At 600+ pages it’s quite a long book, and there were times in the middle when my attention strayed. It felt to me that the whole point of the book was the final section, in Madrid when Franco’s government is teetering towards full collaboration with the Nazis, and that all of the rest had been build-up. It certainly changes pace there, becoming a thriller with a poised, confident female heroine. But perhaps it wouldn’t have worked so well without the full knowledge of how Sira became that woman.

Another slight negative for me, and of course I don’t know if this is Dueñas or the translation, was that there were many times when what could have been a subtle point was overstated, sometimes clumsily even. But I should also say that in general I thought the translation was excellent, dealing very effectively with characters speaking multiple languages to one another.

This book has stayed with me in the days since finishing it and has definitely made me curious to learn more about the Spanish Civil War. And it’s made me want to go to Morocco, but I kinda already wanted to do that!

This book was sent to me by the publisher in return for an honest review.

Published May 2012 by Viking, an imprint of Penguin Books.

Categories aren’t always helpful

A History of the Twentieth Century, with Illustrations
a novelette by Kim Stanley Robinson

In preparation for tomorrow’s jaunt to BristolCon, I have been reading some sci-fi short stories this week. Tim recommended this one, which has stuck with him for years (though it may not quite count as sci-fi). You can read it online here.

It’s the story of Frank Churchill (no idea if the Austen reference is deliberate), a writer of history books who is living in New York and taking “light therapy” in an attempt to alleviate his depression. It doesn’t seem to be working so he reluctantly accepts an offer to travel to London to write a complete history of the 20th century, figuring that the UK’s longer hours of daylight in summer will save him having to attend therapy.

The bulk of the story is about his research, with daily trips to the reading room at the British Museum. His findings form part of the story, a sorry litany of war after war after war. Obviously that’s a limited view of the century but it’s certainly believable that in future it’s all that will be remembered.

As with my previous experience of Robinson (or “Stan”, as I believe his friends know him), it’s all about the main character. In the background lurks a vague sense of apocalypse, of things unexplained, but at the forefront is an everyday, relatable human being. Frank is deftly created, a few words rustling up a lifetime of backstory. Every location is described with what feels like insider knowledge, without it becoming a list of buildings and street names (believe me, it happens). I often find that a short story isn’t long enough for me to really care about the outcome but I definitely cared about Frank.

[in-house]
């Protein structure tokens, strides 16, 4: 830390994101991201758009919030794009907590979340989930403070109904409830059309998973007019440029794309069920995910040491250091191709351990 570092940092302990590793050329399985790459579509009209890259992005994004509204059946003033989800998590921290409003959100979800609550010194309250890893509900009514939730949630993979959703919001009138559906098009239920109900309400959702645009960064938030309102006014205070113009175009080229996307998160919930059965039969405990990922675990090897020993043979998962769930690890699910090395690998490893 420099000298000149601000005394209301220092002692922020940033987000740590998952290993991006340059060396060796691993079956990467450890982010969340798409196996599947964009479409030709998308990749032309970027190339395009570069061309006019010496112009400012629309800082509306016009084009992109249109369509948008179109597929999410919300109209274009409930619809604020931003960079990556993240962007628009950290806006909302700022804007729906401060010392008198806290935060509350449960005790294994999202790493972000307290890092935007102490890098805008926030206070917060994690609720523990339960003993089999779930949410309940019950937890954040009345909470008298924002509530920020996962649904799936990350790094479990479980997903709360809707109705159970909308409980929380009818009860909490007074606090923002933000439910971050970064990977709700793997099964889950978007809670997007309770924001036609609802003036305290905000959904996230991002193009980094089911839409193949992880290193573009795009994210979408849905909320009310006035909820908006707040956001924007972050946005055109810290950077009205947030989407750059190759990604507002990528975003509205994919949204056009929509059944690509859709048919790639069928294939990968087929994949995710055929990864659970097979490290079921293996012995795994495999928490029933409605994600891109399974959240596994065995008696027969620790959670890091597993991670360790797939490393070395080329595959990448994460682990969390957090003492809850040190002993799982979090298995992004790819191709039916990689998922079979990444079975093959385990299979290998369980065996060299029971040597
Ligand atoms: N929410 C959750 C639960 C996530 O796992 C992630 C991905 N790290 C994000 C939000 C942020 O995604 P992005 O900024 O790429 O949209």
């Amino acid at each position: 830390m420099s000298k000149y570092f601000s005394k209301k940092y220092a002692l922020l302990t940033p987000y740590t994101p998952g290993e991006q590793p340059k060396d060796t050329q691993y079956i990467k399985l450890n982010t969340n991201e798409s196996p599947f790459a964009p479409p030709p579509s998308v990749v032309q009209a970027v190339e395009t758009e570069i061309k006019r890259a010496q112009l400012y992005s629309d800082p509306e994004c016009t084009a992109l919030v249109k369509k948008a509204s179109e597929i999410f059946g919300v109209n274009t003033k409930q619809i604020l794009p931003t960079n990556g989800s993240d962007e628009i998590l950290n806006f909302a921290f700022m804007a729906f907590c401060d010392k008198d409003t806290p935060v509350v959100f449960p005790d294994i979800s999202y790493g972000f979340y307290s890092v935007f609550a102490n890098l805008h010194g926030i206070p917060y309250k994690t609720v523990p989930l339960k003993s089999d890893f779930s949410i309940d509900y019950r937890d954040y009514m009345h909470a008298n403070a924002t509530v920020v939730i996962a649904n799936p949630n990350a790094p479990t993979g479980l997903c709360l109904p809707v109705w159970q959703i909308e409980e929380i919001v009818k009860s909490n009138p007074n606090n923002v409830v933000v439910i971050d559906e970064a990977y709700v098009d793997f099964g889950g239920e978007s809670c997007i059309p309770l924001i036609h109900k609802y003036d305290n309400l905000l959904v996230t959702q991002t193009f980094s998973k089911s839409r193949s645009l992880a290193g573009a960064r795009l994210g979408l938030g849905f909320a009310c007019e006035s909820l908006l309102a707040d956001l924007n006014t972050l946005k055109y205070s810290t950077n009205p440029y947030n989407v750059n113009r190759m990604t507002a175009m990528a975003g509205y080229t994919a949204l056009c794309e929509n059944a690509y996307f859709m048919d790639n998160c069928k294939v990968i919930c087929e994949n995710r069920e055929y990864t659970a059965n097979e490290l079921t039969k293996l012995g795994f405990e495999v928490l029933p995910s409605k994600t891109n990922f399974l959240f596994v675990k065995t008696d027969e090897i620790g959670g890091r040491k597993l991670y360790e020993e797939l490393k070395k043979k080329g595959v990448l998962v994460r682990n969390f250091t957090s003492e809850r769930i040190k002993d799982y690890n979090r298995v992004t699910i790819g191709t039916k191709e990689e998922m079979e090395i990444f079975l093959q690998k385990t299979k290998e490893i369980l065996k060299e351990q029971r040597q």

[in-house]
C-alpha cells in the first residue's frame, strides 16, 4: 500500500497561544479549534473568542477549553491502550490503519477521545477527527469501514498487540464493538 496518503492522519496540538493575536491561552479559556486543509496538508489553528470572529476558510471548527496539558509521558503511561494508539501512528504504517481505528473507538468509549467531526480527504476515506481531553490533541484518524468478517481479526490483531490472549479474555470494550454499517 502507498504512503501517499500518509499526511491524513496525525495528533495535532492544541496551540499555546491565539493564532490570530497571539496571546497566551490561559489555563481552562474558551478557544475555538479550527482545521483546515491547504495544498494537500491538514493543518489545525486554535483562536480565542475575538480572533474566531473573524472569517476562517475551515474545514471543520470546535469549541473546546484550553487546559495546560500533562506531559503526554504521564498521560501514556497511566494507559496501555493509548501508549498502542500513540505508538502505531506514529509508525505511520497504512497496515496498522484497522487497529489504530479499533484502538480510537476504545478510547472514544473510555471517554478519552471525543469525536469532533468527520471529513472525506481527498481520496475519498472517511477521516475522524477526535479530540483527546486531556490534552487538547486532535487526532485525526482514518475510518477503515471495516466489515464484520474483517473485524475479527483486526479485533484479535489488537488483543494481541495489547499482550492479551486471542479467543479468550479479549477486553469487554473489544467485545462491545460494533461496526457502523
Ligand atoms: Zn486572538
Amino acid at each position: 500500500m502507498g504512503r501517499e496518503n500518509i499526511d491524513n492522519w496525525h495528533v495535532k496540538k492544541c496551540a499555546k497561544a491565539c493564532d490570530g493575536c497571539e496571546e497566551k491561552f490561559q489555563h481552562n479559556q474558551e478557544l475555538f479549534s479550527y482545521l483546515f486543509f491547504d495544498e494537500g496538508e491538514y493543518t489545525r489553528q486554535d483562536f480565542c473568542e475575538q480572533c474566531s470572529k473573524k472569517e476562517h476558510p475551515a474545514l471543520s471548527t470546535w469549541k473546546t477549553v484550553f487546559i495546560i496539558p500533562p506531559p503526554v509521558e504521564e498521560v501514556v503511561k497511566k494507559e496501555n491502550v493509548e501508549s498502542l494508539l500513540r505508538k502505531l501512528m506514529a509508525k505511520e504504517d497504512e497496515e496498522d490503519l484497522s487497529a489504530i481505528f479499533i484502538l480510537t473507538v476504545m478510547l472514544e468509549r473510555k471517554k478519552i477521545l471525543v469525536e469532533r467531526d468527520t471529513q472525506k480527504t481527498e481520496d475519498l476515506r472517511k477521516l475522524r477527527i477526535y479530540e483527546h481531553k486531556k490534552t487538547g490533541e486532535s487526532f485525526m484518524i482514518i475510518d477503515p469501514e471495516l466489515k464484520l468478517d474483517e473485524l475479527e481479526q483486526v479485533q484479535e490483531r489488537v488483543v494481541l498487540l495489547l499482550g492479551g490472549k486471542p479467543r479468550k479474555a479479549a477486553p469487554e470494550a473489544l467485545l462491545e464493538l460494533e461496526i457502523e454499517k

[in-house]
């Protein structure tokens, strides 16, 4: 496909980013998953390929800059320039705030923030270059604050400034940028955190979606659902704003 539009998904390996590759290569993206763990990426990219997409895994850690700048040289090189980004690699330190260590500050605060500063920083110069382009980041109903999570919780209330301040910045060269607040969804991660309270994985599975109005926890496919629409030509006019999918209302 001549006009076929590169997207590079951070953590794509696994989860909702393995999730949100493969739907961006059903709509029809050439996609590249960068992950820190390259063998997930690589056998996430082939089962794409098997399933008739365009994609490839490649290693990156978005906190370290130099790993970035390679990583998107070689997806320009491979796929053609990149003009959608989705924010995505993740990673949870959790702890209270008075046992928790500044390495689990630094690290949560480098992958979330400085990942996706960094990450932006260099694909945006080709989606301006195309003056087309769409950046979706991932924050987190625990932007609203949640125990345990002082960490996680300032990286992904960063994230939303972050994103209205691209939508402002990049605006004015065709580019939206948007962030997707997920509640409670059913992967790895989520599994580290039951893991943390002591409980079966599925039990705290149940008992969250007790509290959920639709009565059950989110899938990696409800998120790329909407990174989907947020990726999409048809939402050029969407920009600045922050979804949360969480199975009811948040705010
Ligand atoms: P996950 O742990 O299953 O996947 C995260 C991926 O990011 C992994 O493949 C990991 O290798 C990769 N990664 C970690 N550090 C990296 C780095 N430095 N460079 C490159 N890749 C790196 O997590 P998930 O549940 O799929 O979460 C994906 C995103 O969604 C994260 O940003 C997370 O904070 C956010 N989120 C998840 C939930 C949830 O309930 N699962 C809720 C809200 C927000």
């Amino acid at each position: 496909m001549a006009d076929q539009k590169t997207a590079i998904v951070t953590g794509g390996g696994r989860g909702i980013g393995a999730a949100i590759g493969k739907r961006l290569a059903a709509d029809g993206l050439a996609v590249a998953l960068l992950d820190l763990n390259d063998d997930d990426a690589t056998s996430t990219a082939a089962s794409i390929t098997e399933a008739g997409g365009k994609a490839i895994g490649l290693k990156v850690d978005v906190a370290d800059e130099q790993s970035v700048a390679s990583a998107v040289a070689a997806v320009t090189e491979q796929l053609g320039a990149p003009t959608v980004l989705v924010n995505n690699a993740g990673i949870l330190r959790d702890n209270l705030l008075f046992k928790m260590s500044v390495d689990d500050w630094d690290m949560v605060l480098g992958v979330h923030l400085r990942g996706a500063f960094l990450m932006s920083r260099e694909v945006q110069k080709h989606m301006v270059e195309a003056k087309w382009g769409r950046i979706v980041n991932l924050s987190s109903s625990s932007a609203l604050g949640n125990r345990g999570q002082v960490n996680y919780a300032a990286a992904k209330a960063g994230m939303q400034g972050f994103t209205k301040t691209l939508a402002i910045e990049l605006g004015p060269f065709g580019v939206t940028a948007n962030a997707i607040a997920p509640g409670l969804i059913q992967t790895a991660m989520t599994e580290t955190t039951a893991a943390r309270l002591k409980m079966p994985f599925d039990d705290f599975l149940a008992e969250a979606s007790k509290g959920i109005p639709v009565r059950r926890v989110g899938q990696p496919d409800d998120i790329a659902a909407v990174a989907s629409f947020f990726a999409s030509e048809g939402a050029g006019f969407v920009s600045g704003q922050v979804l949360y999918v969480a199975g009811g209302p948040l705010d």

I greatly enjoyed this story and it reminded me that I really should go back and finish Robinson’s Science in the Capital trilogy.

First published in Isaac Asimov’s Science Fiction Magazine in 1991. Reprinted in Remaking History and other stories (Orb, 1994).

Non-fiction in fiction’s guise

War is Boring
story by David Axe, artwork by Matt Bors

I am starting to acquire a collection of this “graphic novel style journalism” and I’m really liking it thus far. If anyone has any recommendations for more titles, let me know!

That said, this is not my favourite of the bunch. It’s a slim volume by war correspondent Axe and flits quickly through Chad, Iraq, Lebanon, East Timor, Afghanistan and Somalia, with really only a few short scenes in each place. Which is the point of the book but still not what I was expecting. I suppose I was hoping for a little more background behind each war; in fact I say “more” but in some cases we learn no more than “it’s a war zone”.

But I’m being unfair. Axe’s actual journalism about all these places was published elsewhere. This is not that. This book is about the effect of war on him, on his way of seeing the world. Or perhaps it’s not about war itself but solely about him and the type of person he is. You see, from the start his maxim is “War is boring, peace is much worse” and despite coming perilously close to bullets, explosions, rockets and deadly knives, this view of things doesn’t change.

While he calls himself a war junkie, Axe doesn’t seem to get a thrill from war, it’s just that a direct attempt on his life is the only thing that makes him feel alive. I can’t really understand that but then I’ve never experienced it; I suspect my whole world view would change.

I do empathise with Axe’s aim, which is to bring world conflicts and the people affected by them to wider attention. He genuinely cares and is deeply upset by what he sees when he travels to these places. His website, warisboring.com is part webcomic, part blog from the warzones that he continues to travel to and, with all the space of the internet, it seems to get deeper into the minutiae of each conflict visited, or even just Axe’s experience of each. There are photographs of soldiers in action and straight journalistic accounts alongside the panels of the comic and this combination works better, for me, than the comic alone.

As with previous examples of this genre, the artwork is excellent – detailed and illuminating without showing a lot of graphic violence. And the depiction of Axe himself is self-deprecating and self-aware and more likeable than not. Maybe he has since struck a better balance in life, but the book ends with a frighteningly bleak statement about the awfulness of humanity and the senselessness of violence that made me want to tell him to go see some beautiful things in-between wars – but then, I’m an optimist.

First published August 2010 by Penguin Books.